When Ken and Mary Clarke took over the Star Theatre, the original projectors were still in the projector room. Keen to bring the theatre back to life and maybe still show movies, the Clarke’s were keen to find someone who can service the projectors.
With years of dust covering the machines it was going to take someone with a lot of experience to work through the dust and restore the projectors.
As it turns out Tim Sherwood was the projectionist at Stawell. The picture theatre in Stawell has since closed, when the industry went digital. He now travels around restoring old projectors.
The two antique projectors at the Star Theatre had suffered from neglect and all the grease had gone hard on the moving parts. He had to dismantle each piece, wash it in kerosene and painstakingly put it back together.
On Sunday night he called on Ken Clarke to come to theatre along with a few members from the Dimboola Historical Society to see the first projector fire up.
Ken Clarke said, “It was amazing to see. The images were so clear and you can see the large beam of light come from the projector onto the screen.”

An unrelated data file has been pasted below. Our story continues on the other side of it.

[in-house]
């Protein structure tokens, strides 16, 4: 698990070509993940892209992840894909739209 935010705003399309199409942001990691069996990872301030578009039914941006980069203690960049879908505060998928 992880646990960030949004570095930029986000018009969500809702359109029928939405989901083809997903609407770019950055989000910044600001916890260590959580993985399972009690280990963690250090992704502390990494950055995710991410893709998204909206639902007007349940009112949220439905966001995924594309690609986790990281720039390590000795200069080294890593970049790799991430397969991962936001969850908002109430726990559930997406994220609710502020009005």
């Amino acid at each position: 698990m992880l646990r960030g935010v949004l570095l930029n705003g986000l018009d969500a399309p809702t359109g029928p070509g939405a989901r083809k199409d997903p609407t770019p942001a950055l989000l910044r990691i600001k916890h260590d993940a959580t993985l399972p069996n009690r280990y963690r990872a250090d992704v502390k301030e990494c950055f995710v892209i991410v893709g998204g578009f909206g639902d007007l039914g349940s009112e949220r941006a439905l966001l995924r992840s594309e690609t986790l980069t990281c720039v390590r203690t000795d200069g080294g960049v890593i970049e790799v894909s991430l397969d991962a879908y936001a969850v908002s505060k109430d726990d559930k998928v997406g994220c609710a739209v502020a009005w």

Mr Sherwood said, “the movie industry had converted to digital in 2009 and you can no longer hire movies from distributors on film.”
“However there are films in the national archive that accredited projectionist can access.”
“We may be able to get films from the national archive and show them at the Star Theatre,” he said.
“I also have a small collection of old films that I may be able to show one evening.”
According to Mr Sherwood the projectors have a couple of unique properties.
“They are all Australian manufactured projectors. Most times they are made from Australian and imported parts,” he said.
The projectors were dated to have been made around the late 1940’s.
When Mr Sherwood completes the work on the projectors his next task will be to get the old valve amplifier going. At present it is a box full of dust.